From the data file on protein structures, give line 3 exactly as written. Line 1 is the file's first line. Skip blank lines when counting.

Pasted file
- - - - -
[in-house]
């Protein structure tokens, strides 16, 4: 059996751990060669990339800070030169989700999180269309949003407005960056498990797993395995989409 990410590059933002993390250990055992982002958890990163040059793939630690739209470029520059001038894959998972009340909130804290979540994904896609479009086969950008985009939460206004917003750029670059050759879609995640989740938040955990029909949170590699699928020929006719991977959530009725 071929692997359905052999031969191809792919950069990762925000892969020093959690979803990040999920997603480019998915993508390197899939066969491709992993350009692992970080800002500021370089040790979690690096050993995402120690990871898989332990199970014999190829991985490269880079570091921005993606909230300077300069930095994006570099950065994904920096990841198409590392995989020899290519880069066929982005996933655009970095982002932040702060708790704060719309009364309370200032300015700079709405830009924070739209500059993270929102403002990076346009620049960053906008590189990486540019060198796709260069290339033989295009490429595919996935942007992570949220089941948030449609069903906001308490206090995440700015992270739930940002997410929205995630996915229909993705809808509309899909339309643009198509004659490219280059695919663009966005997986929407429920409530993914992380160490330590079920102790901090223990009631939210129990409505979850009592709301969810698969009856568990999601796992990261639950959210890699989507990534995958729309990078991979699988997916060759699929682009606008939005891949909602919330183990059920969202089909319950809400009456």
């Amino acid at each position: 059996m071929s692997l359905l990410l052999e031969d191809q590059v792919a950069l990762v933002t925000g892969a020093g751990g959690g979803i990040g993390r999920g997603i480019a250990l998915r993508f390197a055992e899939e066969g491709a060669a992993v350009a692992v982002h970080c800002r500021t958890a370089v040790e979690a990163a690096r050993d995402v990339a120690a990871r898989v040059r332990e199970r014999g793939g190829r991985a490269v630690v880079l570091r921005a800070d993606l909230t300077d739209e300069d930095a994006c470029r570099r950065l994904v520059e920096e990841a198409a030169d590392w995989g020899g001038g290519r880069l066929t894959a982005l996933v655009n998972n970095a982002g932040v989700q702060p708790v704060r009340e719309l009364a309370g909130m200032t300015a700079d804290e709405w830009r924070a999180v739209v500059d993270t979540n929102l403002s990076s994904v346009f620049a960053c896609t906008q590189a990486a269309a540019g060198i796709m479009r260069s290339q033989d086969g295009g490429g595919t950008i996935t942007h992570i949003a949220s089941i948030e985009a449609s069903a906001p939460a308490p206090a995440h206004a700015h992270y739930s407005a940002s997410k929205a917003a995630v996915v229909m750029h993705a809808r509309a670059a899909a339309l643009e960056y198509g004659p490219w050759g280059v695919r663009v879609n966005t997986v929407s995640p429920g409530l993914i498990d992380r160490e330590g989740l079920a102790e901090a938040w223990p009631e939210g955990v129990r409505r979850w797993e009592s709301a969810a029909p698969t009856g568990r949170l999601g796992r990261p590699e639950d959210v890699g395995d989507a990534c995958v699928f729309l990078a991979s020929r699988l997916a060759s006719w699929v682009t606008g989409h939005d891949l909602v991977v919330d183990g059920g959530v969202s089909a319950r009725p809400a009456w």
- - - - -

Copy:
């Amino acid at each position: 059996m071929s692997l359905l990410l052999e031969d191809q590059v792919a950069l990762v933002t925000g892969a020093g751990g959690g979803i990040g993390r999920g997603i480019a250990l998915r993508f390197a055992e899939e066969g491709a060669a992993v350009a692992v982002h970080c800002r500021t958890a370089v040790e979690a990163a690096r050993d995402v990339a120690a990871r898989v040059r332990e199970r014999g793939g190829r991985a490269v630690v880079l570091r921005a800070d993606l909230t300077d739209e300069d930095a994006c470029r570099r950065l994904v520059e920096e990841a198409a030169d590392w995989g020899g001038g290519r880069l066929t894959a982005l996933v655009n998972n970095a982002g932040v989700q702060p708790v704060r009340e719309l009364a309370g909130m200032t300015a700079d804290e709405w830009r924070a999180v739209v500059d993270t979540n929102l403002s990076s994904v346009f620049a960053c896609t906008q590189a990486a269309a540019g060198i796709m479009r260069s290339q033989d086969g295009g490429g595919t950008i996935t942007h992570i949003a949220s089941i948030e985009a449609s069903a906001p939460a308490p206090a995440h206004a700015h992270y739930s407005a940002s997410k929205a917003a995630v996915v229909m750029h993705a809808r509309a670059a899909a339309l643009e960056y198509g004659p490219w050759g280059v695919r663009v879609n966005t997986v929407s995640p429920g409530l993914i498990d992380r160490e330590g989740l079920a102790e901090a938040w223990p009631e939210g955990v129990r409505r979850w797993e009592s709301a969810a029909p698969t009856g568990r949170l999601g796992r990261p590699e639950d959210v890699g395995d989507a990534c995958v699928f729309l990078a991979s020929r699988l997916a060759s006719w699929v682009t606008g989409h939005d891949l909602v991977v919330d183990g059920g959530v969202s089909a319950r009725p809400a009456w």